Swan song for singers days away

Classical music: Letters and petitions to save the Baltimore Symphony Orchestra Chorus apparently fall on deaf ears.

Classical music

April 02, 2002|By Tim Smith | Tim Smith,SUN MUSIC CRITIC

Nothing, it seems, can save the Baltimore Symphony Orchestra Chorus. Not letters, even one from BSO conductor laureate Sergiu Comissiona. Not petitions, even one signed by 6,400 members of the greater Baltimore community.

This weekend, the full chorus is scheduled to give its final performances, ending a 32-year association with the BSO. (The women of the chorus are to make one more appearance in June for a Mahler symphony.)

In June, BSO president and CEO John Gidwitz wrote to the chorus to praise "its labor of love" and the many "memorable moments" it had helped the orchestra achieve in the 2000-2001 season. But on Jan. 12, he announced plans to disband the volunteer organization, saying that it wasn't "world-class" and that there wasn't money to help propel it into that category.

Questions about the wisdom of that decision have lingered ever since. They hang particularly heavy in the air now that the swan song is imminent.

Comissiona's reaction says a lot. In a letter to a Committee to Save the Chorus dated March 12, he expressed "sadness, dismay and shock" about the action, as well as disappointment "that this news is reaching me so late.

"As a founder of the Baltimore Symphony Orchestra Chorus," Comissiona writes, "I should have been informed immediately of this decision. I conducted the BSO Chorus on numerous occasions from its inception until quite recently. The artistic growth was dramatic and for an amateur group, the chorus achieved a high level of professionalism and musical versatility ...

"Today, the Baltimore Symphony is one of the leading world-class orchestras. It would be, in my opinion, an immense loss for the Baltimore music community not to have the pride of not only our own orchestra, but also our own chorus ... I urge everyone concerned to reverse this unmusical and uncivil decision."

That's exactly what chorus members have been trying to do, most impressively with the petition drive. An attempt to deliver the signatures -- nearly 4,000 back then -- at a BSO board meeting March 11 was rebuffed; another attempt will be made this week, now that more than 6,400 have signed a statement urging the board to undo management's move.

It's impossible not to be impressed by the determination of the chorus in the face of obstinacy and very bad odds. There can't be many groups that could obtain 6,400 signatures on a petition about anything in less than three months. The chorus petition, circulated at some BSO concerts and throughout the metropolitan area, makes a substantial statement about the organization's tenacity. It also provides a measure of the community's attitude that cannot be blithely dismissed.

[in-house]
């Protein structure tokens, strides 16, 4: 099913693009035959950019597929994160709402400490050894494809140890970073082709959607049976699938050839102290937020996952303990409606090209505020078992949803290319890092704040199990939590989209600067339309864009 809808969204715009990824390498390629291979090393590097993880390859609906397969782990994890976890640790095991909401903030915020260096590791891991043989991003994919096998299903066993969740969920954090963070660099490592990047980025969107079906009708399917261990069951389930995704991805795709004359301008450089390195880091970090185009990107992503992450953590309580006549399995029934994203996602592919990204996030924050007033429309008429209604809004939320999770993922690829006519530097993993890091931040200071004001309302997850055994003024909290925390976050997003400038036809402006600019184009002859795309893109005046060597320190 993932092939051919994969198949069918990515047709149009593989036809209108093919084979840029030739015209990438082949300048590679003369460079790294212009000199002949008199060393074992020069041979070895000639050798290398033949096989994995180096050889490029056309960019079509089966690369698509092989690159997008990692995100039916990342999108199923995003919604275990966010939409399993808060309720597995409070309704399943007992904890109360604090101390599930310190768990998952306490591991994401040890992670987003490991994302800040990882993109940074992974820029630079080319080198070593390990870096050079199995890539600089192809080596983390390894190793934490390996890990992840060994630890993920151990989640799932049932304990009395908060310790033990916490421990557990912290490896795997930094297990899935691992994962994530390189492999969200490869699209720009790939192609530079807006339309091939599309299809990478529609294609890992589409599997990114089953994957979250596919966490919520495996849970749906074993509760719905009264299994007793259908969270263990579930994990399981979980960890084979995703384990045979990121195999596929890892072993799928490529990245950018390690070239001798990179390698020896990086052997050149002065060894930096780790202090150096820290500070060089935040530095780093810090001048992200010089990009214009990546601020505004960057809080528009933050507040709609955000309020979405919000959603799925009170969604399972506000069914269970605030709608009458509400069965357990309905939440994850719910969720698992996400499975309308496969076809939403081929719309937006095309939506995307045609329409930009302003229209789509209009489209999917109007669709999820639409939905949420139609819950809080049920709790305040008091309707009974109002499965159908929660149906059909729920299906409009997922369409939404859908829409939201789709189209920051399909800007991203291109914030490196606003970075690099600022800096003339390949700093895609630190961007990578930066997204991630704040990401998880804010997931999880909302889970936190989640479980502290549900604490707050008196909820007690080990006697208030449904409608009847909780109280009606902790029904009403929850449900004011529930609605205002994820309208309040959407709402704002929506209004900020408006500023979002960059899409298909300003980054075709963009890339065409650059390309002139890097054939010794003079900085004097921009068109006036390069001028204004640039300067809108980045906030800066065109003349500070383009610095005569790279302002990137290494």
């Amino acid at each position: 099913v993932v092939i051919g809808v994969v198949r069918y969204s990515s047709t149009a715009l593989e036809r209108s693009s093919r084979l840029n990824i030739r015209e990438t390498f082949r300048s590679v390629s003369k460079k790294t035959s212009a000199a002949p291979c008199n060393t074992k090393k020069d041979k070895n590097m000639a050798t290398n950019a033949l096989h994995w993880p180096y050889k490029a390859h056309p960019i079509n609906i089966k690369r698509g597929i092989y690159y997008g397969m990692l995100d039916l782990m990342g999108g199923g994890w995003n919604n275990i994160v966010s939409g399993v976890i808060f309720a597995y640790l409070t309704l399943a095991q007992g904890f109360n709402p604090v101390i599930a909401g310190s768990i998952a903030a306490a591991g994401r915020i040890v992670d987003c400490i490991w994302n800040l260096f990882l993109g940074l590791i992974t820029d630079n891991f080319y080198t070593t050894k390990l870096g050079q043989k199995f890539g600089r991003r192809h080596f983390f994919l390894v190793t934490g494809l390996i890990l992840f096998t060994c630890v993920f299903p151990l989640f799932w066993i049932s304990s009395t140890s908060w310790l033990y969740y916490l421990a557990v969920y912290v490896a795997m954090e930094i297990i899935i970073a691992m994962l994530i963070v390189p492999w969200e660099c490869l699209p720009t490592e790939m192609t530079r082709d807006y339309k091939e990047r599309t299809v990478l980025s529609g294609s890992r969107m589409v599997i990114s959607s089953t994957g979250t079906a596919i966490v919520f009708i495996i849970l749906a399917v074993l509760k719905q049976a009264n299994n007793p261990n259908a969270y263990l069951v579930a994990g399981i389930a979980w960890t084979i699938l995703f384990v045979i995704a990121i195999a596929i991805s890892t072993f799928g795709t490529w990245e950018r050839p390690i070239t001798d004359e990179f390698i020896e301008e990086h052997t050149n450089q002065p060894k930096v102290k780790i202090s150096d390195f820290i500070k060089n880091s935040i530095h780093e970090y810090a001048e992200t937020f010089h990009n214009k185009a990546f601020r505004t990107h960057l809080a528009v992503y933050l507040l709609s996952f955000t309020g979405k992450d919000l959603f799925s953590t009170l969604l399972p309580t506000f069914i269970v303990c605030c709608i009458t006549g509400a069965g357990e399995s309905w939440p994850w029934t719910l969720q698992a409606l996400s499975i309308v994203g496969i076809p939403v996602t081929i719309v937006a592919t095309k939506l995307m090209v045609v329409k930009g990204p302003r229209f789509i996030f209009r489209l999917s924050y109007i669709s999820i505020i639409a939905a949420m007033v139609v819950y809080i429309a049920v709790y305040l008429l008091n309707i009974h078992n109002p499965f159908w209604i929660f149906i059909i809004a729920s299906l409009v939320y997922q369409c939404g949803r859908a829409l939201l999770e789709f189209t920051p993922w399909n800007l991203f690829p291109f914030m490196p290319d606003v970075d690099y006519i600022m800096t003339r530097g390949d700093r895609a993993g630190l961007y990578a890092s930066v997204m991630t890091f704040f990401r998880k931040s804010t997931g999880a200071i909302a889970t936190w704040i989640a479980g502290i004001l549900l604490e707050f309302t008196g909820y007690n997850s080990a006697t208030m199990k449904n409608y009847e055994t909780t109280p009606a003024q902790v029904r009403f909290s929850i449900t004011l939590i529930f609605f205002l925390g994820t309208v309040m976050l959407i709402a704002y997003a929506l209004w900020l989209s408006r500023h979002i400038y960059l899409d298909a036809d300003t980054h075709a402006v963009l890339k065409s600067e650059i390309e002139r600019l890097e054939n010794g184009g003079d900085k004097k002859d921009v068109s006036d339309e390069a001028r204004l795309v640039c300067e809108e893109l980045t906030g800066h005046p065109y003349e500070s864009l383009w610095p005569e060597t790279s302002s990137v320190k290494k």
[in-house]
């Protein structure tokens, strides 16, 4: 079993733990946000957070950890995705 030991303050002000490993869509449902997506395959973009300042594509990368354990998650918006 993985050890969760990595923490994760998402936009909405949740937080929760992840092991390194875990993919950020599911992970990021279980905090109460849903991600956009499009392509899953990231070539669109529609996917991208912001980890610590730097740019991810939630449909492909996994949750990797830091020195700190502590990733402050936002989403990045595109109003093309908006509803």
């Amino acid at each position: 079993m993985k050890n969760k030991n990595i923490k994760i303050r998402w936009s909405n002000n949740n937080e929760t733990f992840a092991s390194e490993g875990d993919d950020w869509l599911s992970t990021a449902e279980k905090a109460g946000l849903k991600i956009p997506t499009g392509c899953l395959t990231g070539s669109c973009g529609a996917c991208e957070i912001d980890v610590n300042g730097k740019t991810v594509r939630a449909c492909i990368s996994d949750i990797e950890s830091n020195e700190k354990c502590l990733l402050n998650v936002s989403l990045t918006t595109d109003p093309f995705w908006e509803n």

The names on that petition might not all be BSO subscribers or donors; they may not even all be concertgoers. But the orchestra is supposed to be a cultural resource for everyone, so the opinion of any person in the community should be considered worthy of attention. You'd think the least the board could do is accept delivery of the petition, even if it's destined for the nearest trash container.

As chorus members like to point out, the BSO receives city, county and state tax money, making it, at least symbolically, more of a public than a private institution. As such, its activities and decisions cannot help but invite scrutiny.

We're not dealing with a minor administrative matter. We're talking about 32 years of service, 1 million volunteer hours and the performance of 300 different works in 15 languages (according to figures provided by the chorus). We're talking a long list of critically acclaimed concerts and recordings.

The various arguments raised by BSO management concerning financial constraints, artistic shortcomings and even the public's disinterest in choral music seemed curiously unpersuasive in January. (If the public disliked symphonies by Mahler or Shostakovich, would the BSO stop playing them?)

Today, the decision to kill one of the nation's oldest symphony choruses, rather than make a fresh commitment to it and set new goals and standards for it, looks just as myopic.

Obviously, the orchestra must be the top priority at the BSO. A chorus is subsidiary. But having invested so much in time and effort, if not dollars, with this chorus, the BSO stands to lose quite a lot when the singers walk off the stage for the last time. It will lose a slice of its musical identity, a partner in many of its successes, an ensemble willing and eager to improve. No outside chorus, coming in for a gig, can bring that personal connection to the performance.

When I hear about how tough it was for management to end the chorus, I wonder if anyone at the BSO seriously considered any other options before pulling the plug. When I hear about how the BSO just can't afford the relatively low-cost chorus in these tough financial times, I wonder if a shortage of imagination in administrative circles isn't as troubling as any lack of dollars.

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